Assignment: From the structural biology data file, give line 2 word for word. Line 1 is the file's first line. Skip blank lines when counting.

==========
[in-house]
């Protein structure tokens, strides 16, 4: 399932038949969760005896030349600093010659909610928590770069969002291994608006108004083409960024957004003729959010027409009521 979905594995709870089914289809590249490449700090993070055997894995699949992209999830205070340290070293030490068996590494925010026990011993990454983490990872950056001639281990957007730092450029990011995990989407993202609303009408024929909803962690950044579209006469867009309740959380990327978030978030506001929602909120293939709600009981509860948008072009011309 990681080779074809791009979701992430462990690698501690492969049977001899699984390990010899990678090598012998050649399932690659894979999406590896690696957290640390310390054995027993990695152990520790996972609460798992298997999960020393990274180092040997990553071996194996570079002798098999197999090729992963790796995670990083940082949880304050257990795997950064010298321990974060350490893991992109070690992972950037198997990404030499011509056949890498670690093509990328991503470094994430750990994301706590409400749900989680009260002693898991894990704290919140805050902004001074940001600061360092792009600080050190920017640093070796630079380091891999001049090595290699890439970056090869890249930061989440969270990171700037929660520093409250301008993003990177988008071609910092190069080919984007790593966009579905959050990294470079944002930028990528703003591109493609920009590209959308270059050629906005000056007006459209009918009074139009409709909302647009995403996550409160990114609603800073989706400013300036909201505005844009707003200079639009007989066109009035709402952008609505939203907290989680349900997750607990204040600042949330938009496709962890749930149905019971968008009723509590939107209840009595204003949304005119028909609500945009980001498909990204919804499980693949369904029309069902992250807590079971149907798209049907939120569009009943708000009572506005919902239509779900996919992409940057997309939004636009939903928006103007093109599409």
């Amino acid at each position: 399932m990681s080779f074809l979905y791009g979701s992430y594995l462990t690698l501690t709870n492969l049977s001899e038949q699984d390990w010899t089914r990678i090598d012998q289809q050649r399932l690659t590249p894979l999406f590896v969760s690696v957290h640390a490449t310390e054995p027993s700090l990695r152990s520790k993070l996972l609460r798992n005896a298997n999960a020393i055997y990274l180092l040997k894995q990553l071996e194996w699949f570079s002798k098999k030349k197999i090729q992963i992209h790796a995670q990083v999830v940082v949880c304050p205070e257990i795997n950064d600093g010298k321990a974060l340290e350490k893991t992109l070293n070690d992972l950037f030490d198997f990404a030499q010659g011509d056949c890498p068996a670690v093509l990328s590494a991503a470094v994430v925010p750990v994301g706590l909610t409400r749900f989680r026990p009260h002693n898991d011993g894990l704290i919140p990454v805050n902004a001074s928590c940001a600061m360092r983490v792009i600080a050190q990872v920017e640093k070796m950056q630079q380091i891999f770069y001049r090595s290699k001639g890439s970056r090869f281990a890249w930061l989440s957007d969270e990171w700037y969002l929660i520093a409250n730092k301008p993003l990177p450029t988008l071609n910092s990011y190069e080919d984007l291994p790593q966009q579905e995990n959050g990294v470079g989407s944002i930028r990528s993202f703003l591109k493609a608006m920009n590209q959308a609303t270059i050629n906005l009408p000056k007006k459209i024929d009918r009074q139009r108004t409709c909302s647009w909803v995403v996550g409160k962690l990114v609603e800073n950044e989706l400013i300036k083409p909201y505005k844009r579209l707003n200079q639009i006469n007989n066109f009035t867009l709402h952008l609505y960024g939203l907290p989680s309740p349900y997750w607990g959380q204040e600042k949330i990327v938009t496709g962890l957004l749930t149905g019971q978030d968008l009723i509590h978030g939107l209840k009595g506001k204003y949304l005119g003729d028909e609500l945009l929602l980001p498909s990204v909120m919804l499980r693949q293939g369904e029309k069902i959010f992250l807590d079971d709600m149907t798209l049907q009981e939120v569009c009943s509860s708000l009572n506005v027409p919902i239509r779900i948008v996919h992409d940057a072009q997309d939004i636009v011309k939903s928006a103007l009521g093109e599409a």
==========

């Protein structure tokens, strides 16, 4: 399932038949969760005896030349600093010659909610928590770069969002291994608006108004083409960024957004003729959010027409009521 979905594995709870089914289809590249490449700090993070055997894995699949992209999830205070340290070293030490068996590494925010026990011993990454983490990872950056001639281990957007730092450029990011995990989407993202609303009408024929909803962690950044579209006469867009309740959380990327978030978030506001929602909120293939709600009981509860948008072009011309 990681080779074809791009979701992430462990690698501690492969049977001899699984390990010899990678090598012998050649399932690659894979999406590896690696957290640390310390054995027993990695152990520790996972609460798992298997999960020393990274180092040997990553071996194996570079002798098999197999090729992963790796995670990083940082949880304050257990795997950064010298321990974060350490893991992109070690992972950037198997990404030499011509056949890498670690093509990328991503470094994430750990994301706590409400749900989680009260002693898991894990704290919140805050902004001074940001600061360092792009600080050190920017640093070796630079380091891999001049090595290699890439970056090869890249930061989440969270990171700037929660520093409250301008993003990177988008071609910092190069080919984007790593966009579905959050990294470079944002930028990528703003591109493609920009590209959308270059050629906005000056007006459209009918009074139009409709909302647009995403996550409160990114609603800073989706400013300036909201505005844009707003200079639009007989066109009035709402952008609505939203907290989680349900997750607990204040600042949330938009496709962890749930149905019971968008009723509590939107209840009595204003949304005119028909609500945009980001498909990204919804499980693949369904029309069902992250807590079971149907798209049907939120569009009943708000009572506005919902239509779900996919992409940057997309939004636009939903928006103007093109599409």